Checking in with Massachusetts Senator Ed Markey

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U.S. Sen. Edward Markey. (Jesse Costa/WBUR)
U.S. Sen. Edward Markey. (Jesse Costa/WBUR)

This is the Radio Boston rundown for November 4. Tiziana Dearing is our host.

  • After getting the final approval from the CDC earlier this week, Massachusetts Governor Charlie Baker announced today that parents of children ages 5-11 are now able to make appointments to get their kids vaccinated. So what does this mean for COVID restrictions like mask mandates in schools? And will parents even want to get their young children vaccinated? We get the latest from WBUR's Gabrielle Emanuel.
  • For the first time in nearly 20 years, Somerville has a new mayor. Katjana Ballantyne will take over the office vacated by her predecessor Joe Curtatone as one of the 34 mayors elected in Massachusetts this week. Ballantyne is also one of eleven newly-elected mayors. We talk with Mayor-elect Ballantyne about what her approach will be as she takes over the helm of one of Massachusetts' most densely populated cities.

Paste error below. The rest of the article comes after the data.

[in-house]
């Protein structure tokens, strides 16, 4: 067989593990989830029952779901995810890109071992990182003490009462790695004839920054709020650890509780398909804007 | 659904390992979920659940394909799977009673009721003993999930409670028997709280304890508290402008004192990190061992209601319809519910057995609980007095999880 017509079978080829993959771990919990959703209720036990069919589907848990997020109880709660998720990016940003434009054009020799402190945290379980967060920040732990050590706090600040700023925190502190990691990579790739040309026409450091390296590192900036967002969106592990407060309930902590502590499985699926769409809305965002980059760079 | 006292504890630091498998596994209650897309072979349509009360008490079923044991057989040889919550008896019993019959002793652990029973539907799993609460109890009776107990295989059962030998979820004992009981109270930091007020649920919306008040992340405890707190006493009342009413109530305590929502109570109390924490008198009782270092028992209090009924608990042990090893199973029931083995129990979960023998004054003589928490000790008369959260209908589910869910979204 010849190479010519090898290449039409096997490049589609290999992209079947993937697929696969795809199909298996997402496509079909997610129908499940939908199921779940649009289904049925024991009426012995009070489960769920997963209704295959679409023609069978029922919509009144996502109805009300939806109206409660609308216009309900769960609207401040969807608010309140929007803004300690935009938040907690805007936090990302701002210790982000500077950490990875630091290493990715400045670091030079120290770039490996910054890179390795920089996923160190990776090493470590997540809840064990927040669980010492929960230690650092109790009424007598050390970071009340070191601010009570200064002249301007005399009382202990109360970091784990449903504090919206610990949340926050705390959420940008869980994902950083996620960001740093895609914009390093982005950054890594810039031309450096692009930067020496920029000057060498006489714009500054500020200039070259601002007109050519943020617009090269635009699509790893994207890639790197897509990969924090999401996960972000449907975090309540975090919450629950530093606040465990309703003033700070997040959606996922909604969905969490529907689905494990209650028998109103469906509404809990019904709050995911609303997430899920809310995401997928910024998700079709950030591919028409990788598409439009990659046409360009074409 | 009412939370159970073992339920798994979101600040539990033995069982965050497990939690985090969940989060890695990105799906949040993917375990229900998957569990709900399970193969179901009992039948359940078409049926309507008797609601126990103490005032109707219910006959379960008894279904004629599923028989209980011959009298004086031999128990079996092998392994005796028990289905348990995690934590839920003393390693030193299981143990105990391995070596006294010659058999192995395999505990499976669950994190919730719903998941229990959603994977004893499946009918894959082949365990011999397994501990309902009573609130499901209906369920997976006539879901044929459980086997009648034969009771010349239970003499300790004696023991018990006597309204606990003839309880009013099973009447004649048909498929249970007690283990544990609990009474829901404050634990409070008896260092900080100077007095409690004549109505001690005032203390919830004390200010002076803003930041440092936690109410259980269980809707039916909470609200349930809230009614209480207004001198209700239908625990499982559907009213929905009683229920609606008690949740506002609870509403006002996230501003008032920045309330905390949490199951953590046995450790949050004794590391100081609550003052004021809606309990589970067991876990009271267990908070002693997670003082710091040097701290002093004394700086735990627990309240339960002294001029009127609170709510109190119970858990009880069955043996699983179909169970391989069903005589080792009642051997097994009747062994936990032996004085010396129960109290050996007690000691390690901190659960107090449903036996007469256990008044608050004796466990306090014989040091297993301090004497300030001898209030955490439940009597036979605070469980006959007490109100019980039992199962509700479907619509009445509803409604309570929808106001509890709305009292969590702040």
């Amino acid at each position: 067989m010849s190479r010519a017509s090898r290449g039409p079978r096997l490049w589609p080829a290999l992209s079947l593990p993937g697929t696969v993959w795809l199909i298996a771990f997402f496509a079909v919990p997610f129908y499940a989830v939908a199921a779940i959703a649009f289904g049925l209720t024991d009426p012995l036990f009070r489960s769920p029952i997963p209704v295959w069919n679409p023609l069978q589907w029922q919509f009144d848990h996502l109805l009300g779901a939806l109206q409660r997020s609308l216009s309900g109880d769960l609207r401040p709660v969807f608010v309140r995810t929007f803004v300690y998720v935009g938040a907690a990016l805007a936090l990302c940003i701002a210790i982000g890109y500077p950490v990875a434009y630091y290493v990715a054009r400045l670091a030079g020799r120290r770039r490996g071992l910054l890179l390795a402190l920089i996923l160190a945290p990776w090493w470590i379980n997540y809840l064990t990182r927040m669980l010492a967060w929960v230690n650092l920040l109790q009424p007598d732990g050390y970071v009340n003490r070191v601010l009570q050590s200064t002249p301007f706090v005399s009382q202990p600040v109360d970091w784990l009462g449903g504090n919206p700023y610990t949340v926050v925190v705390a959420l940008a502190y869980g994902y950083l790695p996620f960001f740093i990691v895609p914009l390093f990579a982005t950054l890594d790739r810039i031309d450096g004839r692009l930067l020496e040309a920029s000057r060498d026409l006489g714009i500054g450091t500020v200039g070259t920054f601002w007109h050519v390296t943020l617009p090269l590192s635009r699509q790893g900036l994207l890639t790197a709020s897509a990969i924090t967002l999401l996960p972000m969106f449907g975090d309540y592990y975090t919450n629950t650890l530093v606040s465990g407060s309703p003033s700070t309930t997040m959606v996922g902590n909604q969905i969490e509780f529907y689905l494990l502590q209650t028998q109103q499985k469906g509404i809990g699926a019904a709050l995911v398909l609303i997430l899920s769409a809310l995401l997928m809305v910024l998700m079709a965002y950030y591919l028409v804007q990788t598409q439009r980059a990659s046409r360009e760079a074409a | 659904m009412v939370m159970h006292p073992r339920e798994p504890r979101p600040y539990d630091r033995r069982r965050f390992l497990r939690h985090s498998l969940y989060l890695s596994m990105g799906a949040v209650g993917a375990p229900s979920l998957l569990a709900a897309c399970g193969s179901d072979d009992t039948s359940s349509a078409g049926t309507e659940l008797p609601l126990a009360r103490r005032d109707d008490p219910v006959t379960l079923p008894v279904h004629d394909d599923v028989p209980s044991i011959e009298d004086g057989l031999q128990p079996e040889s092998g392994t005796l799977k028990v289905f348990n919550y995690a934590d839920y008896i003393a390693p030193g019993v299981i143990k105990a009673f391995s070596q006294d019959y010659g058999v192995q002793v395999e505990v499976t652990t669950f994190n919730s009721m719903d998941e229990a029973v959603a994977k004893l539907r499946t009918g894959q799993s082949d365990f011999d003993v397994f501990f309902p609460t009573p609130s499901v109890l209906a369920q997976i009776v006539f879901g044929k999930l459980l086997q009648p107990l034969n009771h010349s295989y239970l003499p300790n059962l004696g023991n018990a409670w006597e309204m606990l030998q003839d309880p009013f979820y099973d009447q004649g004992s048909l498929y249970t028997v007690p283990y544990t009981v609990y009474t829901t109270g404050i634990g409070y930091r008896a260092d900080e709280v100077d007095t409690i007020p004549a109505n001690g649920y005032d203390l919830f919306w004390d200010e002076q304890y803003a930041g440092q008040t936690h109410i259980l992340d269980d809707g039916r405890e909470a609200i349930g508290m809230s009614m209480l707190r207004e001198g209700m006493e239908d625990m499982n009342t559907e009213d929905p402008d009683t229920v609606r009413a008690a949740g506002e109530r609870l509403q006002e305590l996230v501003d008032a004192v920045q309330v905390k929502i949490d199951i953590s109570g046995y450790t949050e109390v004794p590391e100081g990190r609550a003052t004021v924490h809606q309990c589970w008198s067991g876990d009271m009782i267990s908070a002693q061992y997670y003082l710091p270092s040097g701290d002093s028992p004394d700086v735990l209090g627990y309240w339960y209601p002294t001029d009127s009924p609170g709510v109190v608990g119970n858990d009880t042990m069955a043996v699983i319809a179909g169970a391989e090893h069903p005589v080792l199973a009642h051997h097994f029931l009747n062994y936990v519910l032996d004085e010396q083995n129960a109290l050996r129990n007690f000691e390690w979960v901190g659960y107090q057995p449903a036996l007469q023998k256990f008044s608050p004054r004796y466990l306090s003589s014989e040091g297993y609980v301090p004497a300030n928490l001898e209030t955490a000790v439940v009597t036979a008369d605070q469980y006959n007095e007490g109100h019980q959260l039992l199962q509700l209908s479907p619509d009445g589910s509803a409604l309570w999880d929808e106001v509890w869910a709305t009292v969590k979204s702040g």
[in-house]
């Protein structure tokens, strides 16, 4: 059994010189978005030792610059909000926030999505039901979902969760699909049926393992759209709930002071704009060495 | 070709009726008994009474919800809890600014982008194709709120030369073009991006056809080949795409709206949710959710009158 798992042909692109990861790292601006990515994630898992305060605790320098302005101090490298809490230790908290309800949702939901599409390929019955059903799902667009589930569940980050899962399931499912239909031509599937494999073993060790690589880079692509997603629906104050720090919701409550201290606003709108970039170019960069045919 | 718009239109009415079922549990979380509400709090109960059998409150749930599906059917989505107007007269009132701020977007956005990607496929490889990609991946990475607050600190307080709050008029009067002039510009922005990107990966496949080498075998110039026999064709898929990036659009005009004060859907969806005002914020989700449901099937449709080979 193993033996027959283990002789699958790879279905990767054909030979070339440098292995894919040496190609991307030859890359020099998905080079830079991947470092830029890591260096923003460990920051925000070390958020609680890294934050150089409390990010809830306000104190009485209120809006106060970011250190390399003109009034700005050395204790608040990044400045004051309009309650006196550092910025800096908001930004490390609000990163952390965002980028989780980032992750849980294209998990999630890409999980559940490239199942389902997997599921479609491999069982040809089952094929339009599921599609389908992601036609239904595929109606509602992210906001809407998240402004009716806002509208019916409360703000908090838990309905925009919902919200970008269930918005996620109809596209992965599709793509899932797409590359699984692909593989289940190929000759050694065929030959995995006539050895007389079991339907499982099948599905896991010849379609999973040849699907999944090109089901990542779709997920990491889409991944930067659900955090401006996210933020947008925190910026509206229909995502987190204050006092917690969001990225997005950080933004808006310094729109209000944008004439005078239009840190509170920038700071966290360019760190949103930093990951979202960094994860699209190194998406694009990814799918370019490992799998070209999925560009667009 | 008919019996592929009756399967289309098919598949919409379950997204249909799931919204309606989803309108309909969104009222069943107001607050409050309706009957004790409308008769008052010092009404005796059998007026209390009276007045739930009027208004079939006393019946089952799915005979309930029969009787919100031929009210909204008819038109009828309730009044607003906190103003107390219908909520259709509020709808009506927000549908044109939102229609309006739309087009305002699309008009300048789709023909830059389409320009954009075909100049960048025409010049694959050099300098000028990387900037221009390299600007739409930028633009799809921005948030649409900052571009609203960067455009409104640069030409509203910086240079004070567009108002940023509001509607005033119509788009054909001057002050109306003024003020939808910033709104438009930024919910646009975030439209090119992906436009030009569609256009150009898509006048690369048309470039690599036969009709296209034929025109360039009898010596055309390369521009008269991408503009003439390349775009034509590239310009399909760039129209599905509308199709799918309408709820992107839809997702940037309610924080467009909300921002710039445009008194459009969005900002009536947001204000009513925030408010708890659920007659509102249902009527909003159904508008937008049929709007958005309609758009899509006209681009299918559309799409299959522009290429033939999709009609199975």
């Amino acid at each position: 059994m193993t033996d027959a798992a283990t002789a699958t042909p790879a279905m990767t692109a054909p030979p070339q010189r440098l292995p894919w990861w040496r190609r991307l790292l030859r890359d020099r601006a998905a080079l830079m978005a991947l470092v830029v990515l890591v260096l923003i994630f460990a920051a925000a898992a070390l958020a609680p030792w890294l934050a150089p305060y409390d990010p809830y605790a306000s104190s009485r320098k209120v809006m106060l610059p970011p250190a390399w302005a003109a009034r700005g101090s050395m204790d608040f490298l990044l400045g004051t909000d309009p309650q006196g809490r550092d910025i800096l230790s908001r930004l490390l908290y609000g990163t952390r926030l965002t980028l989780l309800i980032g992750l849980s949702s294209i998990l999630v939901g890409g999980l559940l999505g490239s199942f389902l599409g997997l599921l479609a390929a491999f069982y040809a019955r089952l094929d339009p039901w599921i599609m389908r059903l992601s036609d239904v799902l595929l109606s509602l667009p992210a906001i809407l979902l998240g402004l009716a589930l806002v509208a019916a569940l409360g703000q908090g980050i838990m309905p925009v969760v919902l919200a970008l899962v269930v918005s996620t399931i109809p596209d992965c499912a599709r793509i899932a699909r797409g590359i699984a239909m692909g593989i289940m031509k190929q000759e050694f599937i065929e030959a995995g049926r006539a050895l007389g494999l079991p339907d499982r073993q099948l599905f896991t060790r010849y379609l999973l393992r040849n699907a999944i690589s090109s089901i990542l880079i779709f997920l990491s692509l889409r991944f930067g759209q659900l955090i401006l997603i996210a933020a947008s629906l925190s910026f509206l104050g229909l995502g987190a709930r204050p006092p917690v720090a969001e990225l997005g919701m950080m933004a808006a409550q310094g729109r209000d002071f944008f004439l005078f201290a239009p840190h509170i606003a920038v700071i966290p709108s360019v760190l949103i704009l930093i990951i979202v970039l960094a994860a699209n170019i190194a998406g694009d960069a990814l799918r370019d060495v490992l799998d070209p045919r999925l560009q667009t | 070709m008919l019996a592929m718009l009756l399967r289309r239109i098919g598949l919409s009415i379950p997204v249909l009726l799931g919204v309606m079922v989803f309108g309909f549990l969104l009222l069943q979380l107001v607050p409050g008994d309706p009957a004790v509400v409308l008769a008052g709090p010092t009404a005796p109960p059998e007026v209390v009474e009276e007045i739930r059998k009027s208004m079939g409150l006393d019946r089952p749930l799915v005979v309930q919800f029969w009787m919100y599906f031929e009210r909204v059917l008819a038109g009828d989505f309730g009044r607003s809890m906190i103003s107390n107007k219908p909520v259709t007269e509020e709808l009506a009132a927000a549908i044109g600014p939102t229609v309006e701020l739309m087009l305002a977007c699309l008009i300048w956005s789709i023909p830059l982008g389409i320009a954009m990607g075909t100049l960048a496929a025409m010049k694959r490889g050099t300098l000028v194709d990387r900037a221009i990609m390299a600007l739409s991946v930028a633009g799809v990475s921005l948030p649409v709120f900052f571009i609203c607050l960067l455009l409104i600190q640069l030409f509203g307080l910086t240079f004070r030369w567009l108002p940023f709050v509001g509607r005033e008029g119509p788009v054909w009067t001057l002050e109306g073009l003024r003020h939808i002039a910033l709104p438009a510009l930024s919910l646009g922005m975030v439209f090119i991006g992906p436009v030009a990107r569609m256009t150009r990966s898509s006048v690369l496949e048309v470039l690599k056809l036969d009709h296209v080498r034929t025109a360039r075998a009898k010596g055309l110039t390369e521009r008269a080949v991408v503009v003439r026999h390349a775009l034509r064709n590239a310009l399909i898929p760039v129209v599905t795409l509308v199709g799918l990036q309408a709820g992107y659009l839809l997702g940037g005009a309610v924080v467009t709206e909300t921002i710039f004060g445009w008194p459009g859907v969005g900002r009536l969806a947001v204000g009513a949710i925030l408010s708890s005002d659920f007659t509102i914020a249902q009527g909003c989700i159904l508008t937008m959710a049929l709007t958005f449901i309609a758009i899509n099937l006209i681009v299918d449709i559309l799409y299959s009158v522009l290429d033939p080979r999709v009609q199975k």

• Massachusetts Senator Ed Markey is about to head to Scotland to join in with leaders from around the world, as part of the United Nations' climate change conference. We talk with Senator Markey about that conference, as well as Democrats' struggles to pass President Biden's Build Back Better plan, and this week's election results in Boston and across Massachusetts.
  • You may not realize it, but horseshoe crabs actually play a pivotal role in the creation of medicines for humans. Ipswich-based science writer Bill Sargent, author of 27 books, including, "Crab Wars: A Tale of Horseshoe Crabs, Ecology, and Human Health," joins us to talk about what makes their blue blood so valuable, and how even the coronavirus vaccine fits into a story that seems more like a science fiction novel than one about medical research.

This program aired on November 4, 2021.


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